Archive for March, 2012
Paul is really bothered by these Corinthians. Their pride and arrogance really gets under his last nerve. But he’s to remain calm and kind. As a matter of fact, he pretty much lays out what it’s like to be a dedicated follower of Jesus Christ:
11 Even now we go hungry and thirsty, and we don’t have enough clothes to keep warm. We are often beaten and have no home. 12 We work wearily with our own hands to earn our living. We bless those who curse us. We are patient with those who abuse us. 13 We appeal gently when evil things are said about us. Yet we are treated like the world’s garbage, like everybody’s trash—right up to the present moment.
I’ve said it before – I guess things haven’t changed much. Being a true Christian in America today provides the same set of rewards (and it’s getting worse). But, as Paul says in verse 3: “As for me, it matters very little how I might be evaluated by you or by any human authority.” We are only to live as Christ directs us to, not the world.
I love how he warns those who are all talk and no action:
18 Some of you have become arrogant, thinking I will not visit you again. 19 But I will come—and soon—if the Lord lets me, and then I’ll find out whether these arrogant people just give pretentious speeches or whether they really have God’s power. 20 For the Kingdom of God is not just a lot of talk; it is living by God’s power.
Lord, let me live out my life for the Kingdom of God today, not just in words. Fill me with Your power.
The people of the church there were arguing about who to follow, Paul or Apollos. Truth is they both of them follow Jesus. Paul was admonishing them to quit quarreling and just follow Jesus. It doesn’t matter who brought them the message first, the message is what’s important.
Being a worship leader, I have worship services on my mind, so I thought this is very much like arguing over styles of music. Some in our church have voiced their opinion that church music should be only hymns and traditional music. Others have voiced their opinion that that “old music” is boring and the church will die if we keep holding on to them.
It doesn’t matter what type of music the message is in – it’s the message that’s important!
I guess some things never change. I wonder what Paul would write about today.
The foundation is laid, and that’s our relationship with Jesus Christ. How we build upon it, with things that last (gold, silver, jewels) or things that won’t (wood, hay, straw), is up to us.
I find it interesting that Paul continuously mentions “reward”. In verse 8, he talks about how he and Apollos will be rewarded:
“The one who plants and the one who waters work together with the same purpose. And both will be rewarded for their own hard work.”
Then in verse 14, he shows us how we will be rewarded if we have built upon the foundation with things that will last:
“If the work survives, that builder will receive a reward.”
He talks about this in other places, too. Leaders in my past have discouraged this reward mentality when it comes to our Christianity. However, I believe it is something we must all be aware of. There are rewards for doing the right things. Paul mentions this over and over in his writings. I am particularly motivated by rewards. I think most people are. It gives me something to strive for – something to plan and do and win. I will meditate on this today.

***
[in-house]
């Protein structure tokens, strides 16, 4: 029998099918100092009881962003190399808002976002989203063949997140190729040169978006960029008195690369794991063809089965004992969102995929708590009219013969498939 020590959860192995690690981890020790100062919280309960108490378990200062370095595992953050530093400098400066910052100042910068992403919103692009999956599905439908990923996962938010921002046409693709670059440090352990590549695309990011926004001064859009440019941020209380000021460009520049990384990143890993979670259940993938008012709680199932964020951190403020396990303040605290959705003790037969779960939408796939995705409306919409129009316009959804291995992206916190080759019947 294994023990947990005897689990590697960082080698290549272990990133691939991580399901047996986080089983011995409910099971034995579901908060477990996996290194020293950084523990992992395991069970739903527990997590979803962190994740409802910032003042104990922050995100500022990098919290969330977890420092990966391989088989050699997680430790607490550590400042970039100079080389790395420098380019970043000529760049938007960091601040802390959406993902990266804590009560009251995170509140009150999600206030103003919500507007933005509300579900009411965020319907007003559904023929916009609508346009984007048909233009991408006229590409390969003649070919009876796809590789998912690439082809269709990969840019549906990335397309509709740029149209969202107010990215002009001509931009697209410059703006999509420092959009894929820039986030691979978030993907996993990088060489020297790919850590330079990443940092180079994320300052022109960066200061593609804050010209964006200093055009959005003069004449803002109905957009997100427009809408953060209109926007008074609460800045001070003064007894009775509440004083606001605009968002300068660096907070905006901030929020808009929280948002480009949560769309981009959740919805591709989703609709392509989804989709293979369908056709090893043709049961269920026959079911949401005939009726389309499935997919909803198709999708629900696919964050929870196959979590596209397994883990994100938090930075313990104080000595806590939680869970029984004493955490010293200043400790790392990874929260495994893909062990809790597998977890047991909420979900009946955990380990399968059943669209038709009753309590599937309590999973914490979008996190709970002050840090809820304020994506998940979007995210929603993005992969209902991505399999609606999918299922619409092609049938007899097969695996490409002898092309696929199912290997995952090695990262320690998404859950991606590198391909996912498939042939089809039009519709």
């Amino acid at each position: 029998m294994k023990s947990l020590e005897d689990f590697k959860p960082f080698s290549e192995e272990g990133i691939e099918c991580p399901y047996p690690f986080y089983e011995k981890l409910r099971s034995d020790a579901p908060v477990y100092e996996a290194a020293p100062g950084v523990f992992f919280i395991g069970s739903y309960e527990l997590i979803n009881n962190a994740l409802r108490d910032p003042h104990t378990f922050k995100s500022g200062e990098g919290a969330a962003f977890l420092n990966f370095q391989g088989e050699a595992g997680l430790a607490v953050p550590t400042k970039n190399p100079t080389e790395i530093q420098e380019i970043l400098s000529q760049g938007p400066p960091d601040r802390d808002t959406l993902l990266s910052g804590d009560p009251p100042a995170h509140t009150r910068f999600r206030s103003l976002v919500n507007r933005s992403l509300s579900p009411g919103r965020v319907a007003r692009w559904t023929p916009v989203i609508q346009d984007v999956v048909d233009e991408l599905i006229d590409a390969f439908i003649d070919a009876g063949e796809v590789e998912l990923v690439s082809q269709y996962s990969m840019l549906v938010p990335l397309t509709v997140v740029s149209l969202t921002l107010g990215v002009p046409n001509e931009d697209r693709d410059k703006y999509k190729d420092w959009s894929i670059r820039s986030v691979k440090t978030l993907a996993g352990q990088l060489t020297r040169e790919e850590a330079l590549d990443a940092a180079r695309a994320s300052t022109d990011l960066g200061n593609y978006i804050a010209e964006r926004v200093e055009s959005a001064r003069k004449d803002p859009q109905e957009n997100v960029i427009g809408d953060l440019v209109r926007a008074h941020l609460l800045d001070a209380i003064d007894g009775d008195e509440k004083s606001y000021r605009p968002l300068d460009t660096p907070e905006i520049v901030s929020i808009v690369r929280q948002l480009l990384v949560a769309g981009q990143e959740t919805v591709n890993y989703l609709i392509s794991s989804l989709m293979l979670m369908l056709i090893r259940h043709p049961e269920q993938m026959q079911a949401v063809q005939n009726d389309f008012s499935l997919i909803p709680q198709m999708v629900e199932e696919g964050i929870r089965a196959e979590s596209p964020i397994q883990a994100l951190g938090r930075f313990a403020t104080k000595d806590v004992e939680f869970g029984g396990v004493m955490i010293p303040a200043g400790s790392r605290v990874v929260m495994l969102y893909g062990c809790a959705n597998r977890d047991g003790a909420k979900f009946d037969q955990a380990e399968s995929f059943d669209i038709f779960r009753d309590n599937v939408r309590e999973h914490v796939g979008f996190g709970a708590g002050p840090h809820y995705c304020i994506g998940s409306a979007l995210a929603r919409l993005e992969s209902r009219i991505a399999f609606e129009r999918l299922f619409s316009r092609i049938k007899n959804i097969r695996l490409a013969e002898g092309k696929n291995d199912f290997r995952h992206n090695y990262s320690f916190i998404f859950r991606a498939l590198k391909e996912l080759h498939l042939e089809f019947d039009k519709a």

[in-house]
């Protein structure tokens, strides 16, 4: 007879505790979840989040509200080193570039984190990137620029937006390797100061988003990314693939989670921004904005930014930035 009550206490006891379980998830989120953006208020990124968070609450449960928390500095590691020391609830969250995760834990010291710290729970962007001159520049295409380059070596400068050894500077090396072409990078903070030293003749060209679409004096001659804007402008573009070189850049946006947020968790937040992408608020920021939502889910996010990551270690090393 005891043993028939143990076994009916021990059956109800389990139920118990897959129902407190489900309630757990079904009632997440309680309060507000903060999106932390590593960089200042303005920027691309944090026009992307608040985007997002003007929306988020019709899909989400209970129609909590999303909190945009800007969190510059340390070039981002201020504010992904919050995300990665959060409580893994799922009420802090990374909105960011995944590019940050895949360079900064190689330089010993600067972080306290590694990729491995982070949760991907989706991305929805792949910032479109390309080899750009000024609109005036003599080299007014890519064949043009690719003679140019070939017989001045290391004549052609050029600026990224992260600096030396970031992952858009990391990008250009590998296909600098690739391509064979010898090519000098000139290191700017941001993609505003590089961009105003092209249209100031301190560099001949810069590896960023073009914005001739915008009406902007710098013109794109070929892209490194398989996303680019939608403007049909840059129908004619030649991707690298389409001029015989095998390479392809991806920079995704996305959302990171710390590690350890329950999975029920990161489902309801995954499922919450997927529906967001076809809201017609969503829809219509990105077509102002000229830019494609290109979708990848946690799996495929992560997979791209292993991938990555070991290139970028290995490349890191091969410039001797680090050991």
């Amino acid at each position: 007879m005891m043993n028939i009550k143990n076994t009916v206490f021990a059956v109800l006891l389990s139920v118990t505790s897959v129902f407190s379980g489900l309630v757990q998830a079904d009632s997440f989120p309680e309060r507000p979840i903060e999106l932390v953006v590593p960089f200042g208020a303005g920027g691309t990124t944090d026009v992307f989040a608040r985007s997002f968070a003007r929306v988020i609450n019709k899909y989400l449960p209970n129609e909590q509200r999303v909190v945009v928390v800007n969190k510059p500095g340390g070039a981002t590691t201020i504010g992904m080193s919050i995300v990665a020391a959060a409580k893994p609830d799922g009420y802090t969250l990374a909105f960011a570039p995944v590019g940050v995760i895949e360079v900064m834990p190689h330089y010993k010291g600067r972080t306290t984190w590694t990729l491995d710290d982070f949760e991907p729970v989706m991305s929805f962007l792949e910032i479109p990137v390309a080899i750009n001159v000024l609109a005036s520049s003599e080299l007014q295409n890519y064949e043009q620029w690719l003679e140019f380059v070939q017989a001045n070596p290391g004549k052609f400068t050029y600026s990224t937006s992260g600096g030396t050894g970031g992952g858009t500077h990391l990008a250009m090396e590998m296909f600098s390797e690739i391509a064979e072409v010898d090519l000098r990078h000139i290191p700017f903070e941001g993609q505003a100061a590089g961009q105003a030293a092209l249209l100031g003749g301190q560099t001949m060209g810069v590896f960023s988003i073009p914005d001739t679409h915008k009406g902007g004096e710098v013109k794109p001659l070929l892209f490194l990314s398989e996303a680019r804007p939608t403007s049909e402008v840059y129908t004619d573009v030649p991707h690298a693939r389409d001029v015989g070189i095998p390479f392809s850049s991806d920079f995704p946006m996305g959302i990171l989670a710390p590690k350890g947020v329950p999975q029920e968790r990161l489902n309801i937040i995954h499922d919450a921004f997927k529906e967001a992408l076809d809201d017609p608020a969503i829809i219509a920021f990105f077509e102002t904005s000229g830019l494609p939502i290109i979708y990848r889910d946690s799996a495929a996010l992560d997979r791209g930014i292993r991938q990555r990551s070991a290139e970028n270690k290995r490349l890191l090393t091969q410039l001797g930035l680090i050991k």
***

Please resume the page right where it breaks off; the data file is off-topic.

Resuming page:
Have a rewarding day!
You can hear Paul’s concern and love for this church at Colossae.
It’s really not rocket science. I love how Paul puts it simply:
And now, just as you accepted Christ Jesus as your Lord, you must continue to follow him. Let your roots grow down into him, and let your lives be built on him. Then your faith will grow strong in the truth you were taught, and you will overflow with thankfulness. (vs 6-7)
And, just like with Paul’s letters to other churches, this letter warns against false teaching and religious rules.
If God’s word says it once, we need to obey. But this whole idea of freedom in Christ is preached over and over and over again – especially by Paul. Afterall, he was once one of the most highly regarded of the religious establishment. Perhaps thats why he is so adamant about it.
Bottom line is: don’t waste time and effort following what man says – but rather focus on what God is telling you to do/not do. It’s not about looking righteous, it’s about spiritual battle. We need to focus on what will help us in conquering our evil desires and building our lives on Christ.
So what do we do that makes us feel righteous? Do we do things in order to appear religious? Do our thoughts during worship include “I wonder what people will think if I raise my hands during worship” or “look at that person over there, thinking they are so righteous by raising their hands during worship”? Do we care more about what others will think before we start to talk about Jesus or church with someone at work or in the grocery line? What things do we do hoping someone is watching so we will appear religious?
Do we have complete freedom or do we still try to follow socially or politically correct human rules? I like what Paul says in verses 20 – 23:
You have died with Christ, and he has set you free from the spiritual powers of this world. So why do you keep on following the rules of the world, such as, “Don’t handle! Don’t taste! Don’t touch!”? Such rules are mere human teachings about things that deteriorate as we use them. These rules may seem wise because they require strong devotion, pious self-denial, and severe bodily discipline. But they provide no help in conquering a person’s evil desires.
He has set us free from the powers of this world. That’s something to focus on today.